The Autism Education Trust (AET) has a number of useful free resources including the Schools Standards (plus Post 16 and Early Years version) which helps schools to audit their whole school provision for children with Autism. The Framework is also full of helpful links to resources. There is also a Competencies Framework to support staff in being skilful and knowledgeable, plus a free Progression Tracker which is a detailed ExCELspreadsheet covering seven areas of need, such as ‘social communication’ and ‘imaginative play’ to monitor pupils’ progress:
Not free, but inexpensive are the evidence-based ‘Tools for Teachers’ kit:
‘Specific, extra, time-limited support in-school for children with additional needs’
The Communication Trust
The Communication Trust provide the following resources for targeted provision:
‘What Works’ database, offering an assessment of approaches suitable for young people with speech, communication and language needs:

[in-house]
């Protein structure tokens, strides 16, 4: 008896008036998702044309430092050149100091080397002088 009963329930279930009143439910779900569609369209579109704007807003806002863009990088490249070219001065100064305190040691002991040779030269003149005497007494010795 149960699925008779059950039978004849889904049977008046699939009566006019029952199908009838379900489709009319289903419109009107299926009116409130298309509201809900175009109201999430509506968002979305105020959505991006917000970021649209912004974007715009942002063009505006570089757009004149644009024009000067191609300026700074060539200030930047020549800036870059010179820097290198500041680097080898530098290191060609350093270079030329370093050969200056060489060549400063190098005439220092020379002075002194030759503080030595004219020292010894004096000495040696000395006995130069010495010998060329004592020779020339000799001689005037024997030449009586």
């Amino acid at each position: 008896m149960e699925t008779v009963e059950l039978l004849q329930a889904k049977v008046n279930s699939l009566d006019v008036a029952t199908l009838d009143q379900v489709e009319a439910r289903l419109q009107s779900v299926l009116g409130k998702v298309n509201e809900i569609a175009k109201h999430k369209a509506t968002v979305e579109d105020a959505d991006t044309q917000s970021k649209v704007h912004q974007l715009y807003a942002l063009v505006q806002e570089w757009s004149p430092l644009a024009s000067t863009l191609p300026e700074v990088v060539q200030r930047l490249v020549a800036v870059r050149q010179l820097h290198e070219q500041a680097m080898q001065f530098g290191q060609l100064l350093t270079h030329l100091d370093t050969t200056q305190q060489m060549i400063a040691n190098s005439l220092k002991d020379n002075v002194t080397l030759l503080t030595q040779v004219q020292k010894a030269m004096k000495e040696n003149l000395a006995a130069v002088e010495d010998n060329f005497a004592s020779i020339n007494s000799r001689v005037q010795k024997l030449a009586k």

Audience: Early years professionals, Primary professionals, Secondary professionals
Universally Speaking is a series of booklets for anyone who works with children and young people. The booklets show where children should be with their communication skills at any given age. Practitioners can use the booklets to find out whether the children you work with are on the right track, what helps them learn to talk and listen and what to do if you have concerns about any of their communication abilities:
The Speech Communication and Language Framework (SCLF) developed by The Communication Trust is a free online professional development tool which sets out the key skills and knowledge needed by the children and young people's workforce to support the speech, language and communication development of all children and young people:
The Progression Tools are not free, but inexpensive photocopiable tools for schools to identify likely SCLN needs in pupils. There are 8 Progression Tools, which highlight children and young people's language skills at the following key ages of development: 3, 4, 5-6, 7-8, 9-10 in early years and primary school, and 11-12, 13-14 and 16-18 in secondary school. They are based on research with clear information about expected milestones.